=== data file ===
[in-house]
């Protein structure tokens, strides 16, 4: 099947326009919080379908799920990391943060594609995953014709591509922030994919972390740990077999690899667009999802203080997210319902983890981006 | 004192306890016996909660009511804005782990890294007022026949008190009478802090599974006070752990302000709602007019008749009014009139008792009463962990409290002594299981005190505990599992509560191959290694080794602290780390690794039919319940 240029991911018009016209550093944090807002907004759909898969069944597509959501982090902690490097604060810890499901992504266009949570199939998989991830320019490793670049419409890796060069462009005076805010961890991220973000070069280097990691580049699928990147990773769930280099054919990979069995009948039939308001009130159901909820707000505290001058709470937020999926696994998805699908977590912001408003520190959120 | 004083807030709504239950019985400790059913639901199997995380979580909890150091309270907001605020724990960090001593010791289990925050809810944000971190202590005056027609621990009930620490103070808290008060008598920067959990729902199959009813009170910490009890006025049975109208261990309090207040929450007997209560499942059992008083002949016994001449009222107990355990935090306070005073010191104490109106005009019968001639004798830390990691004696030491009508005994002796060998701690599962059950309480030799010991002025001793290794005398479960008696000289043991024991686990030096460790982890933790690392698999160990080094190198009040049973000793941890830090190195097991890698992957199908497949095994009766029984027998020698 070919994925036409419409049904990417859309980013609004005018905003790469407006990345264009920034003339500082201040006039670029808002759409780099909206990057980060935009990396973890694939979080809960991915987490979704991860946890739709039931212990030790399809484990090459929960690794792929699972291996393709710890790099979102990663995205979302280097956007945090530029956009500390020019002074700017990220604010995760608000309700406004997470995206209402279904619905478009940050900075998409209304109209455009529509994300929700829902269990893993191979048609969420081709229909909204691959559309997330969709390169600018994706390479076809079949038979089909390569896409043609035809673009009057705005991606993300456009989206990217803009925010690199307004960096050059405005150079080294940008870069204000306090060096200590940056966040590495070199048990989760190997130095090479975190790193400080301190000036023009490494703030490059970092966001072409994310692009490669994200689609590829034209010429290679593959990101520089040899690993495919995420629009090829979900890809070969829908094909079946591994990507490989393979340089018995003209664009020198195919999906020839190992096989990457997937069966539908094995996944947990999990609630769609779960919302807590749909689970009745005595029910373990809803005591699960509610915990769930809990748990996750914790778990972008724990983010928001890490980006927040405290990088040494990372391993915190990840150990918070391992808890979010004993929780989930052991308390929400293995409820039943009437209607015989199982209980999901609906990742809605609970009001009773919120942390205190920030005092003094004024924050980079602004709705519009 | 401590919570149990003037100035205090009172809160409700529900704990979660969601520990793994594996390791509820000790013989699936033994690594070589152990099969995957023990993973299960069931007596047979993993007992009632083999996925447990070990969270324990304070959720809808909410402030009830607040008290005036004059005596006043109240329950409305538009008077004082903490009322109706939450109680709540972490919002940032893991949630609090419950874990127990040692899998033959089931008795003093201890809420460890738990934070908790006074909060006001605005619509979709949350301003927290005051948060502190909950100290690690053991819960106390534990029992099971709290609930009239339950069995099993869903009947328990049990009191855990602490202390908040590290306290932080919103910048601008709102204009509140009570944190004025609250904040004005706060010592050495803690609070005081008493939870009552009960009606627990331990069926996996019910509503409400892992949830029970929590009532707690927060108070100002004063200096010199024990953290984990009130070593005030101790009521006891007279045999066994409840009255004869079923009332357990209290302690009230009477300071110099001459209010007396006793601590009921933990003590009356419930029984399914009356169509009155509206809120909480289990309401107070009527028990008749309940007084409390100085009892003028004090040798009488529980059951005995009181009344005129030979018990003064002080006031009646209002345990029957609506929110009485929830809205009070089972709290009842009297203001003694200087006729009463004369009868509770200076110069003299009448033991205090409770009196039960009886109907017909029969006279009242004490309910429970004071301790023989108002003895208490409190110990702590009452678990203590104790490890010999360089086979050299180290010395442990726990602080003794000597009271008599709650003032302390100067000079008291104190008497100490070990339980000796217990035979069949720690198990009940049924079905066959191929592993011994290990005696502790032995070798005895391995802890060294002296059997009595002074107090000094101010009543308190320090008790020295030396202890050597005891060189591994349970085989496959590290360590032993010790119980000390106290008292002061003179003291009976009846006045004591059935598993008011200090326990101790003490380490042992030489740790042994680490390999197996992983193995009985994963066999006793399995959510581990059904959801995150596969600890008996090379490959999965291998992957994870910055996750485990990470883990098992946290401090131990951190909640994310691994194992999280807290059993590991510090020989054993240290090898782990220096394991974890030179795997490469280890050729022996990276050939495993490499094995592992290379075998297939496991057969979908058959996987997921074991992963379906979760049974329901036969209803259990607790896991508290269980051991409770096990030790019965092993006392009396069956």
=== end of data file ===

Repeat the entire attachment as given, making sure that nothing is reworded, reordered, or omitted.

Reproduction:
[in-house]
């Protein structure tokens, strides 16, 4: 099947326009919080379908799920990391943060594609995953014709591509922030994919972390740990077999690899667009999802203080997210319902983890981006 | 004192306890016996909660009511804005782990890294007022026949008190009478802090599974006070752990302000709602007019008749009014009139008792009463962990409290002594299981005190505990599992509560191959290694080794602290780390690794039919319940 240029991911018009016209550093944090807002907004759909898969069944597509959501982090902690490097604060810890499901992504266009949570199939998989991830320019490793670049419409890796060069462009005076805010961890991220973000070069280097990691580049699928990147990773769930280099054919990979069995009948039939308001009130159901909820707000505290001058709470937020999926696994998805699908977590912001408003520190959120 | 004083807030709504239950019985400790059913639901199997995380979580909890150091309270907001605020724990960090001593010791289990925050809810944000971190202590005056027609621990009930620490103070808290008060008598920067959990729902199959009813009170910490009890006025049975109208261990309090207040929450007997209560499942059992008083002949016994001449009222107990355990935090306070005073010191104490109106005009019968001639004798830390990691004696030491009508005994002796060998701690599962059950309480030799010991002025001793290794005398479960008696000289043991024991686990030096460790982890933790690392698999160990080094190198009040049973000793941890830090190195097991890698992957199908497949095994009766029984027998020698 070919994925036409419409049904990417859309980013609004005018905003790469407006990345264009920034003339500082201040006039670029808002759409780099909206990057980060935009990396973890694939979080809960991915987490979704991860946890739709039931212990030790399809484990090459929960690794792929699972291996393709710890790099979102990663995205979302280097956007945090530029956009500390020019002074700017990220604010995760608000309700406004997470995206209402279904619905478009940050900075998409209304109209455009529509994300929700829902269990893993191979048609969420081709229909909204691959559309997330969709390169600018994706390479076809079949038979089909390569896409043609035809673009009057705005991606993300456009989206990217803009925010690199307004960096050059405005150079080294940008870069204000306090060096200590940056966040590495070199048990989760190997130095090479975190790193400080301190000036023009490494703030490059970092966001072409994310692009490669994200689609590829034209010429290679593959990101520089040899690993495919995420629009090829979900890809070969829908094909079946591994990507490989393979340089018995003209664009020198195919999906020839190992096989990457997937069966539908094995996944947990999990609630769609779960919302807590749909689970009745005595029910373990809803005591699960509610915990769930809990748990996750914790778990972008724990983010928001890490980006927040405290990088040494990372391993915190990840150990918070391992808890979010004993929780989930052991308390929400293995409820039943009437209607015989199982209980999901609906990742809605609970009001009773919120942390205190920030005092003094004024924050980079602004709705519009 | 401590919570149990003037100035205090009172809160409700529900704990979660969601520990793994594996390791509820000790013989699936033994690594070589152990099969995957023990993973299960069931007596047979993993007992009632083999996925447990070990969270324990304070959720809808909410402030009830607040008290005036004059005596006043109240329950409305538009008077004082903490009322109706939450109680709540972490919002940032893991949630609090419950874990127990040692899998033959089931008795003093201890809420460890738990934070908790006074909060006001605005619509979709949350301003927290005051948060502190909950100290690690053991819960106390534990029992099971709290609930009239339950069995099993869903009947328990049990009191855990602490202390908040590290306290932080919103910048601008709102204009509140009570944190004025609250904040004005706060010592050495803690609070005081008493939870009552009960009606627990331990069926996996019910509503409400892992949830029970929590009532707690927060108070100002004063200096010199024990953290984990009130070593005030101790009521006891007279045999066994409840009255004869079923009332357990209290302690009230009477300071110099001459209010007396006793601590009921933990003590009356419930029984399914009356169509009155509206809120909480289990309401107070009527028990008749309940007084409390100085009892003028004090040798009488529980059951005995009181009344005129030979018990003064002080006031009646209002345990029957609506929110009485929830809205009070089972709290009842009297203001003694200087006729009463004369009868509770200076110069003299009448033991205090409770009196039960009886109907017909029969006279009242004490309910429970004071301790023989108002003895208490409190110990702590009452678990203590104790490890010999360089086979050299180290010395442990726990602080003794000597009271008599709650003032302390100067000079008291104190008497100490070990339980000796217990035979069949720690198990009940049924079905066959191929592993011994290990005696502790032995070798005895391995802890060294002296059997009595002074107090000094101010009543308190320090008790020295030396202890050597005891060189591994349970085989496959590290360590032993010790119980000390106290008292002061003179003291009976009846006045004591059935598993008011200090326990101790003490380490042992030489740790042994680490390999197996992983193995009985994963066999006793399995959510581990059904959801995150596969600890008996090379490959999965291998992957994870910055996750485990990470883990098992946290401090131990951190909640994310691994194992999280807290059993590991510090020989054993240290090898782990220096394991974890030179795997490469280890050729022996990276050939495993490499094995592992290379075998297939496991057969979908058959996987997921074991992963379906979760049974329901036969209803259990607790896991508290269980051991409770096990030790019965092993006392009396069956």